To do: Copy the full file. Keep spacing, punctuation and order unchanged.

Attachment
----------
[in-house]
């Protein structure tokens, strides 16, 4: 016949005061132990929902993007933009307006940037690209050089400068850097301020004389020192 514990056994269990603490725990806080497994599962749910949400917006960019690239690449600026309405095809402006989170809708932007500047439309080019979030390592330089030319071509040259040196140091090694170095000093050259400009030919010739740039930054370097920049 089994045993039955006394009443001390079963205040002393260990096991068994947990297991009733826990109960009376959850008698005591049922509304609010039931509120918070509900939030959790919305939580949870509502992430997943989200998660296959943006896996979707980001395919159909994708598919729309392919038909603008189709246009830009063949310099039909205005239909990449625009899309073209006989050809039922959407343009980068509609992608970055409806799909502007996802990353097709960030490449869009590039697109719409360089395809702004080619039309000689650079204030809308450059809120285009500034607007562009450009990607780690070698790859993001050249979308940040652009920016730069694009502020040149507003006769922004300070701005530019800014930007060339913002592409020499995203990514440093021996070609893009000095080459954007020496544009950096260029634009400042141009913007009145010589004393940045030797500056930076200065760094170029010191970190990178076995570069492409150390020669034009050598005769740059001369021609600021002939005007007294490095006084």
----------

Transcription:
[in-house]
């Protein structure tokens, strides 16, 4: 016949005061132990929902993007933009307006940037690209050089400068850097301020004389020192 514990056994269990603490725990806080497994599962749910949400917006960019690239690449600026309405095809402006989170809708932007500047439309080019979030390592330089030319071509040259040196140091090694170095000093050259400009030919010739740039930054370097920049 089994045993039955006394009443001390079963205040002393260990096991068994947990297991009733826990109960009376959850008698005591049922509304609010039931509120918070509900939030959790919305939580949870509502992430997943989200998660296959943006896996979707980001395919159909994708598919729309392919038909603008189709246009830009063949310099039909205005239909990449625009899309073209006989050809039922959407343009980068509609992608970055409806799909502007996802990353097709960030490449869009590039697109719409360089395809702004080619039309000689650079204030809308450059809120285009500034607007562009450009990607780690070698790859993001050249979308940040652009920016730069694009502020040149507003006769922004300070701005530019800014930007060339913002592409020499995203990514440093021996070609893009000095080459954007020496544009950096260029634009400042141009913007009145010589004393940045030797500056930076200065760094170029010191970190990178076995570069492409150390020669034009050598005769740059001369021609600021002939005007007294490095006084």